It is time we change our thinking on Alzheimer’s disease. Too often Alzheimer’s is treated as an aging issue, ignoring the public health consequences of a disease that someone in the U.S. develops every 66 seconds. And with two-thirds of its annual costs being borne by Medicare and Medicaid, it is one that demands more attention from our government.
Nine years ago my father became one of the 5 million people in the nation living with Alzheimer’s and one of more than 10,000 people in Santa Barbara County. Sadly, I lost my father to the disease last year, but I completely understand the disease’s impact and the physical and emotional costs of the disease. Alzheimer’s is the most expensive disease, and it will eat you alive if you don’t get on top of it.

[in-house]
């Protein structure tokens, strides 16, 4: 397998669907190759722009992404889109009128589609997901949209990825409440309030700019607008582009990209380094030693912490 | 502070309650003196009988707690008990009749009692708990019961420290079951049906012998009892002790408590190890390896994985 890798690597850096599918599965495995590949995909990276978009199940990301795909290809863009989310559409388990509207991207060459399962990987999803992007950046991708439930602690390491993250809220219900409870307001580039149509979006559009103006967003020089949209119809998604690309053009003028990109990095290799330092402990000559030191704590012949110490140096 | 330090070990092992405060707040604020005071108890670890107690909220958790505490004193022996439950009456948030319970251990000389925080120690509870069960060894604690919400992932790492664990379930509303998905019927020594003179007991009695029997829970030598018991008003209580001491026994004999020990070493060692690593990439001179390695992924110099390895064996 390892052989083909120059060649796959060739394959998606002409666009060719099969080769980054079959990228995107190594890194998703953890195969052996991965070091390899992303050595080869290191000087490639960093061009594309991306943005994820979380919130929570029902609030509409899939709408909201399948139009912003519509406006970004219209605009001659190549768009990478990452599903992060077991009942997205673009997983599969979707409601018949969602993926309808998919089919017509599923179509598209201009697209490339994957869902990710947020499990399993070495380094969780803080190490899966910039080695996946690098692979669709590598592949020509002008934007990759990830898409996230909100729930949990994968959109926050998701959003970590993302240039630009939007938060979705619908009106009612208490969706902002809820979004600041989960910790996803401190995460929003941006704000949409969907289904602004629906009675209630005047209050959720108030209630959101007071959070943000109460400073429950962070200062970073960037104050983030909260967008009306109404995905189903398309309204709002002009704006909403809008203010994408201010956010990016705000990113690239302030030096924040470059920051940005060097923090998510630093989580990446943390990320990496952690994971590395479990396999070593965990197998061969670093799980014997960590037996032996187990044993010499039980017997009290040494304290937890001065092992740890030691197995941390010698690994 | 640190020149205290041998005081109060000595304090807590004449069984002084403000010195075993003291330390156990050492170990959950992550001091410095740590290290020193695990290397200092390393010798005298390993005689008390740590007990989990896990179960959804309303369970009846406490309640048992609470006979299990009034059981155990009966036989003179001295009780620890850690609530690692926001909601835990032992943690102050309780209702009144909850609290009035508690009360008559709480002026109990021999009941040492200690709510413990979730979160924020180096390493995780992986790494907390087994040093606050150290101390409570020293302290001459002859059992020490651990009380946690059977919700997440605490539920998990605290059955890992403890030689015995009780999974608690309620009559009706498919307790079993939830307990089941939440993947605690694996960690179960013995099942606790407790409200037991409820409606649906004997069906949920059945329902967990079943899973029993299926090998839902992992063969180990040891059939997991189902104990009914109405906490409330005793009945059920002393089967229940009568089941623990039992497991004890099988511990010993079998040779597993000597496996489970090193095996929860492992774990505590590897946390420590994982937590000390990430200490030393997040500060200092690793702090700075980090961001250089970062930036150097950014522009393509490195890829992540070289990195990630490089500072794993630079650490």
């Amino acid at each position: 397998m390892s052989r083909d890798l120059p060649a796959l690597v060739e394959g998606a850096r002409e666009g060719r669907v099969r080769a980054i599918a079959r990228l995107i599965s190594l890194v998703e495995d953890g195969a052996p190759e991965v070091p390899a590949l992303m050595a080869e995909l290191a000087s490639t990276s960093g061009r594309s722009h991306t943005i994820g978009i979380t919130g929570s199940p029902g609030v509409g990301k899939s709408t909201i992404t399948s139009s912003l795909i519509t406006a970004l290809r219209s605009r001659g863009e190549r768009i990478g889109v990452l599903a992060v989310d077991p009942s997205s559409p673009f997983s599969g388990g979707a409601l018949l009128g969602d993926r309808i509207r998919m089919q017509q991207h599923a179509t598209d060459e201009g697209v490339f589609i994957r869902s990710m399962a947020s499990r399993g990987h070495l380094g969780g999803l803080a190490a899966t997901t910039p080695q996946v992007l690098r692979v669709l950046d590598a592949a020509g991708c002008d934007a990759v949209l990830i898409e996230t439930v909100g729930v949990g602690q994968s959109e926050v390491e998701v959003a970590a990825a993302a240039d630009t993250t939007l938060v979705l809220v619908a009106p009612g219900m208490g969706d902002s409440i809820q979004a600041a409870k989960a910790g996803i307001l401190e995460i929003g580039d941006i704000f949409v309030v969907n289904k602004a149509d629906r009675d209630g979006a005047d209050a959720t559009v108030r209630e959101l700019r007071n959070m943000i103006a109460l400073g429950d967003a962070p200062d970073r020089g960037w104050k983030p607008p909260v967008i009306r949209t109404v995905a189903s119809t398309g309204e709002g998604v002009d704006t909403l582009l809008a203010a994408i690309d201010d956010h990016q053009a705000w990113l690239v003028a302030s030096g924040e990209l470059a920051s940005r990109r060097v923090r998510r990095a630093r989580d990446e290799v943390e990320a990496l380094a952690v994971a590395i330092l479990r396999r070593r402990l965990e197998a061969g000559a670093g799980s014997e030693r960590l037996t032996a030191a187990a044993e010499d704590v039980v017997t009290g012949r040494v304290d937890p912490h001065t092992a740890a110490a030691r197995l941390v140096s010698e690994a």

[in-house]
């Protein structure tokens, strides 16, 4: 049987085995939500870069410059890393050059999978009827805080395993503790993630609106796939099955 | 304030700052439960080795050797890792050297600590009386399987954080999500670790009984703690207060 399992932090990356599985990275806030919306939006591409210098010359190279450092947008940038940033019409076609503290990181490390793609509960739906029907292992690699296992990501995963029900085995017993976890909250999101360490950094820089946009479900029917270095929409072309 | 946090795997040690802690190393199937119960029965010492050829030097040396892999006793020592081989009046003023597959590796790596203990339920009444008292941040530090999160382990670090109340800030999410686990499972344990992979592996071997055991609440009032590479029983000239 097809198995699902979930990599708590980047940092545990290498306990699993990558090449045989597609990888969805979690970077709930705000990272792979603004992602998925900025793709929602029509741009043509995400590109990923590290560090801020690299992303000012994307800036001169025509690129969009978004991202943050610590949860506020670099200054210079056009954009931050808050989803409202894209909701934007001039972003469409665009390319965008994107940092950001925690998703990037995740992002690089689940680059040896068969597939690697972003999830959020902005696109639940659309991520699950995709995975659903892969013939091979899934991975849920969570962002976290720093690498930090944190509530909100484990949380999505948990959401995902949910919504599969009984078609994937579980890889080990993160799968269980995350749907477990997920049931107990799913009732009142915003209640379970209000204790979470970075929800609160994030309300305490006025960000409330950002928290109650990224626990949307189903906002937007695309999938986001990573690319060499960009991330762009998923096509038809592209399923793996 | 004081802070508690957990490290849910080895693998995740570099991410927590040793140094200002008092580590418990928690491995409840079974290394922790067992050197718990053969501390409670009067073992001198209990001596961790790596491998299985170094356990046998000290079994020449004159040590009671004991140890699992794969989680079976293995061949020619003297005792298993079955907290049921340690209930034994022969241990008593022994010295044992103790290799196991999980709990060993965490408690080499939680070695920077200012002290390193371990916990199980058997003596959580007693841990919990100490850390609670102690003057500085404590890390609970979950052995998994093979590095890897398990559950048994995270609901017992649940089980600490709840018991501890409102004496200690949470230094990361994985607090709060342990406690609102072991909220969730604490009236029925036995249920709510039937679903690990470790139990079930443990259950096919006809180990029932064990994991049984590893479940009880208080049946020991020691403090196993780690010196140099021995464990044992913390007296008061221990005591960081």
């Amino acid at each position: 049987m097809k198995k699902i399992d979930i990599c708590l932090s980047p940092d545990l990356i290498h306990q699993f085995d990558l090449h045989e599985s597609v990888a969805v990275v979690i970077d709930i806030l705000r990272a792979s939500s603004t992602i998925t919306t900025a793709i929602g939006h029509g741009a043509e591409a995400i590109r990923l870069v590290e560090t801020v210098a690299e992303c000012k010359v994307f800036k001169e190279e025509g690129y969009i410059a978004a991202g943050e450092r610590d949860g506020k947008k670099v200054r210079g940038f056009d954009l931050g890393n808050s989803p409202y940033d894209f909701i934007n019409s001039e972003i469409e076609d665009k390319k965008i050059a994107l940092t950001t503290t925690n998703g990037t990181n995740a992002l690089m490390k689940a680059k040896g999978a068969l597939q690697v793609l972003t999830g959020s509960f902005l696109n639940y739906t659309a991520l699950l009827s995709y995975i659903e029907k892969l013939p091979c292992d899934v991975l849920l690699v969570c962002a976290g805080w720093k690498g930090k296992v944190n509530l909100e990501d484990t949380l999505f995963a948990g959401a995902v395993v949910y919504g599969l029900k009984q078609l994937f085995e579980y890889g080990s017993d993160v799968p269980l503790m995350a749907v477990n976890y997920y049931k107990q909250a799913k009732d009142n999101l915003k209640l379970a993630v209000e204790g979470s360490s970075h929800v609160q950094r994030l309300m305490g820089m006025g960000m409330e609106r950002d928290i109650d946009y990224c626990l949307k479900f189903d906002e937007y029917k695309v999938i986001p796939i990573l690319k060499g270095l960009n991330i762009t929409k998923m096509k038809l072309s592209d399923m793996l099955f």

Congress has a chance to take decisive action by passing the Building Our Largest Dementia (BOLD) Infrastructure for Alzheimer’s Act (S. 2076/H.R. 4256). Endorsed by the Alzheimer’s Association, the BOLD Infrastructure for Alzheimer’s Act would create an Alzheimer’s public-health infrastructure across the country to implement effective Alzheimer’s interventions including increasing early detection and diagnosis, reducing risk, and preventing avoidable hospitalizations.
Alzheimer’s is the most expensive disease in the U.S. Alzheimer’s costs the country more than $259 billion a year, which is why we need the BOLD Infrastructure for Alzheimer’s Act. If we are going to end Alzheimer’s disease, then we must start treating it like the public health threat it is.
Join me in asking Congressmember Salud Carbajal to fight for the millions of Americans affected by Alzheimer’s by cosponsoring the BOLD Infrastructure for Alzheimer’s Act.
Leigh Cashman is an Alzheimer’s Association Ambassador.